Australia

Khaled Sharrouf: Australia cannot confirm IS militant's death

Smoke rises from fighting involving Islamic State group militants and Syrian forces in Raqqa, Syria, this week Image copyright Reuters
Image caption Fighting involving Islamic State group militants and Syrian forces in Raqqa this week

The Australian government says it is unable to confirm reports that one of its most notorious militants, Khaled Sharrouf, has been killed in Syria.

According to Australian media, the so-called Islamic State fighter and two of his sons were killed by an air strike near Raqqa in recent days.

The government said it was "extremely" difficult to verify reports from Syria.

Sharrouf left Sydney in 2013 before heading to Iraq and Syria and becoming a prominent symbol of IS barbarism.

The Australian Broadcasting Corp reported that two of Sharrouf's children were killed alongside him. They were in a vehicle hit by a US-led coalition air strike, The Australian said, citing unnamed intelligence sources.

"If the reports are true, Australia will not mourn Khaled Sharrouf," Australian Attorney-General George Brandis said.

"He committed some of the most horrific crimes and waged war on Australians and our way of life."

Sharrouf, 36, was thought to have died in an air strike in 2015, but subsequent reports cast doubt on that.

Horrific acts

Sharrouf was jailed in Australia in 2009 for his role in a foiled terror plot involving targets in Sydney and Melbourne.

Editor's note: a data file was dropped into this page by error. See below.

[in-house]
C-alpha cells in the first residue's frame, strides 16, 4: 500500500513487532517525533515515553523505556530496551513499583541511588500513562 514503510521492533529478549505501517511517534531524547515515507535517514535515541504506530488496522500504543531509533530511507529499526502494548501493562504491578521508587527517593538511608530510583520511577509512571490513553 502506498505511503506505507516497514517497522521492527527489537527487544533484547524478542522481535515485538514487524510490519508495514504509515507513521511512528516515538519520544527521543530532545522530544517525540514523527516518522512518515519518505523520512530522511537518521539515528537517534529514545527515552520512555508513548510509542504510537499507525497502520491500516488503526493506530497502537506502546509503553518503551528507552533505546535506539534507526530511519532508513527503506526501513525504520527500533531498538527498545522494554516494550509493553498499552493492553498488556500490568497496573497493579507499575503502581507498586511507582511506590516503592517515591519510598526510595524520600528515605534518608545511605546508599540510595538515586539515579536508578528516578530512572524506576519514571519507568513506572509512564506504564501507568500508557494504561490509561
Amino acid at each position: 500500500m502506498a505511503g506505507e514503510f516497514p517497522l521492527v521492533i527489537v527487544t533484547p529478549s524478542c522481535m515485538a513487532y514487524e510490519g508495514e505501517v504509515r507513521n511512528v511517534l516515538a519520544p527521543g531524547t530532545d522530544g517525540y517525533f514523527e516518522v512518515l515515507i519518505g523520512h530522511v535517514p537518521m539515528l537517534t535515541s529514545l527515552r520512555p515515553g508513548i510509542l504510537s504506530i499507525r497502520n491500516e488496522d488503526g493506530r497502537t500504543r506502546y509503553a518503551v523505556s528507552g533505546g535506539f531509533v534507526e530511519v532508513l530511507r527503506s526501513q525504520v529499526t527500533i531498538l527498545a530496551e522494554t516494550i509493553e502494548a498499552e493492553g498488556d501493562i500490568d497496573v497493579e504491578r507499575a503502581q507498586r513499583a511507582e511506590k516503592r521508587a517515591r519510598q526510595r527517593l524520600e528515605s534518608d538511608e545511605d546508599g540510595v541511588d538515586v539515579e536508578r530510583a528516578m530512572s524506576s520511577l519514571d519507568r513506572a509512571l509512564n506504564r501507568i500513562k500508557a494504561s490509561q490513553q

In 2013, he used his brother's passport to board a plane leaving Sydney for the Middle East.

He was later joined by his wife, who died of health complications in 2015, and their five children, now believed to be aged between six and 15.

In 2014, he came to international attention when he posted graphic images on social media. One showed his young son clutching the severed head of a man reported to be a Syrian soldier.

"This image is really one of the most disturbing, stomach-turning, grotesque photographs ever displayed," John Kerry, then US Secretary of State, said at the time.

Authorities investigated claims in 2015 that Sharrouf had been killed alongside his friend, militant Mohamad Elomar, in a drone strike in the Iraqi city of Mosul.

However, it is now believed that only Elomar died in that attack.

Earlier this year, Sharrouf became the first Australian to be stripped of dual citizenship under new anti-terror laws in the nation.